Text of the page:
Yen shorts: Why this ‘most important asset’ may be signaling a ‘fierce’ rally’

 ‘Smart money’ hasn’t been this bearish on the yen since 2012

For many Wall Street pros, the Japanese yen falls into the “most important asset” category, argues Dana Lyons of J. Lyons Fund Management. That’s because the yen has become the poster child of the so-called carry trade in which traders borrow at one country’s low rate and convert those funds in a locale offering the chance at a higher return.

Even to observers, the yen USDJPY, -0.13%  can be a useful barometer of risk appetite because when it’s falling it tells traders that rates will remain depressed in Japan. This signal, they believe, frees them up to use their borrowed money to take on riskier global assets. Conversely, when the yen is rising, anticipation of carry-trade unwinding spurs the selling of those assets.

“For the most part, as goes the yen over the past several years, so goes the carry trade—and risk-on assets,” Lyons said in a blog post. “The relationship between the yen and equities has been very tight

[on an inverse basis] over the past four years. When the yen has dropped, stocks have rallied— and vice versa—in a very consistent manner.”

 And now, a signal from the futures markets may be pointing to a significant decline for the Japanese currency, Lyons points out, and that could be great news for bulls with an appetite for risk.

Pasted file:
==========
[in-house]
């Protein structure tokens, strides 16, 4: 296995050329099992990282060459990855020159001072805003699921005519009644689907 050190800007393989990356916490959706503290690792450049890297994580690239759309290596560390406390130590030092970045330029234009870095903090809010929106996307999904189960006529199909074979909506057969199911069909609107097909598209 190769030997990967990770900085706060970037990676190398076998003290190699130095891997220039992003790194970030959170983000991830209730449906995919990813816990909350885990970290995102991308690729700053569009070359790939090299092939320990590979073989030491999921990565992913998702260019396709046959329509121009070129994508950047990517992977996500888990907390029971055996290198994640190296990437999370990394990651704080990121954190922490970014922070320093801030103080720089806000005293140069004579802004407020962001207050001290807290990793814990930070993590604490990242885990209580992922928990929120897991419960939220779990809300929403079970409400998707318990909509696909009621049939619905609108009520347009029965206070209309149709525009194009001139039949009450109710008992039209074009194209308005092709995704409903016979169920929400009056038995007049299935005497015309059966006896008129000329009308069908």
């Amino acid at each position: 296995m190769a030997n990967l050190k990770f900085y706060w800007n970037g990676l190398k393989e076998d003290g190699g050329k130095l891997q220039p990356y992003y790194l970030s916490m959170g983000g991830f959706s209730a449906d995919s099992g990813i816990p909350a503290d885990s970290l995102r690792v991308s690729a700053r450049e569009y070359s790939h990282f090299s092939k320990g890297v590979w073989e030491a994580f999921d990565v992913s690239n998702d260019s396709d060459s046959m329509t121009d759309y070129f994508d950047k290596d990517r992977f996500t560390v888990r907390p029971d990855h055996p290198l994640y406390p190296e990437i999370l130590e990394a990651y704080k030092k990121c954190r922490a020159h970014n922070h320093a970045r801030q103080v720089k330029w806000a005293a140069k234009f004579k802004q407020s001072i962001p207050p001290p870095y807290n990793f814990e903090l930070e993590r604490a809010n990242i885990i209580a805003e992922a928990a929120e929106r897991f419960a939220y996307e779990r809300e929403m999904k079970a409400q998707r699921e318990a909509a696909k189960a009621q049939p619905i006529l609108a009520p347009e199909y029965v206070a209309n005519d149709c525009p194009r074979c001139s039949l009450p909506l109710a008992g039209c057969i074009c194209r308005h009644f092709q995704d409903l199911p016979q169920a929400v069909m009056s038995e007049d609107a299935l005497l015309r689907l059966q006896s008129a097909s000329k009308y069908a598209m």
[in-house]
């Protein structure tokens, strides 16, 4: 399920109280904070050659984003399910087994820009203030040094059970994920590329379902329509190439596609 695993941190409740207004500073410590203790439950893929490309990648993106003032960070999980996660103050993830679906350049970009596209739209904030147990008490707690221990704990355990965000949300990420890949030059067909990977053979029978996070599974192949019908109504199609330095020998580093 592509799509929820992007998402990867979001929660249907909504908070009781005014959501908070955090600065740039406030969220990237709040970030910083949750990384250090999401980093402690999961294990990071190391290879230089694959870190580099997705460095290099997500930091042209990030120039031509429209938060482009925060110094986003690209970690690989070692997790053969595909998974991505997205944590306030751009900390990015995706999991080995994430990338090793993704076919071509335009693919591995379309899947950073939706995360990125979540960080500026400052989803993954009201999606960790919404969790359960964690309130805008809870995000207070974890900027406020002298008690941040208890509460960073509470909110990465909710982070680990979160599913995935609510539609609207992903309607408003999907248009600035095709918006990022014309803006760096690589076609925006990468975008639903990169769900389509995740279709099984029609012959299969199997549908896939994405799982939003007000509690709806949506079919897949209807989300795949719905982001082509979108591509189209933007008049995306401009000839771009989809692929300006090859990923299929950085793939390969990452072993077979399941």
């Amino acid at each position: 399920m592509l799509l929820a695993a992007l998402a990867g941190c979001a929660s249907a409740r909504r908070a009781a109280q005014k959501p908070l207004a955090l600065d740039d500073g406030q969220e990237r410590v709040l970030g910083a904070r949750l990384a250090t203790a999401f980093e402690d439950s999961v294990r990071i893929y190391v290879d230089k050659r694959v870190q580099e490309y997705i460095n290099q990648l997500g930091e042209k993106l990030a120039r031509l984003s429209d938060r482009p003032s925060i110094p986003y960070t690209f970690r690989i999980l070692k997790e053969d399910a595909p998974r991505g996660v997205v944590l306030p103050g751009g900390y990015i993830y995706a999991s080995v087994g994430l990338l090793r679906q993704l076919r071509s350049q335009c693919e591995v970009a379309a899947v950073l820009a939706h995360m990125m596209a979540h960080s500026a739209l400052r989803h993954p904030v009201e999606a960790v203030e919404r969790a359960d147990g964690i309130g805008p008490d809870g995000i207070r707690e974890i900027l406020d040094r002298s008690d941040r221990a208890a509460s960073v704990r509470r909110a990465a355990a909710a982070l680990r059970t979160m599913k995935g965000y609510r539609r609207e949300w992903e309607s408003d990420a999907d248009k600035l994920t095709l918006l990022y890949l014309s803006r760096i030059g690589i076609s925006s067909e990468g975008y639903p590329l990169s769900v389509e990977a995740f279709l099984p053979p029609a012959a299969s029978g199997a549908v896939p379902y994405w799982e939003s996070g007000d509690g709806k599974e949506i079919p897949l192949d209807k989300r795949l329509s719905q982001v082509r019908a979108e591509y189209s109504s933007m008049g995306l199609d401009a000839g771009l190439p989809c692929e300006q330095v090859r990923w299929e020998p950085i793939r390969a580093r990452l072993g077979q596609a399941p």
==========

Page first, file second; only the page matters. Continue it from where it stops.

Commercial hedgers, often referred to as the “smart money,” currently hold an “extreme” net short position in yen futures. In fact, they haven’t been this short in more than four years, right before the yen spiraled in 40% decline that lasted for three years—three great years for stock bulls.

Lyons offered many caveats, including the fact that the hefty short position isn’t really a catalyst on its own. Rather it “more accurately indicates the potential amount of fuel available in the event that the yen does indeed turn lower.”

But, he added, a trigger would be needed to initiate the drop.

Overall, Lyons says that while he remains in the camp that believes a new cyclical bear market has taken hold in the U.S. market, “fierce rallies” are still possible.

“While we have emphasized the fact that market dynamics are constantly in flux, we don’t yet see enough evidence to suggest that the carry trade relationship involving the yen is dead,” he said. “Thus, while we are not longer-term bulls, it is certainly possible that a futures-fueled yen decline could contribute to a solid intermediate-term rally in risk assets.”

 

Article: Market watch

 


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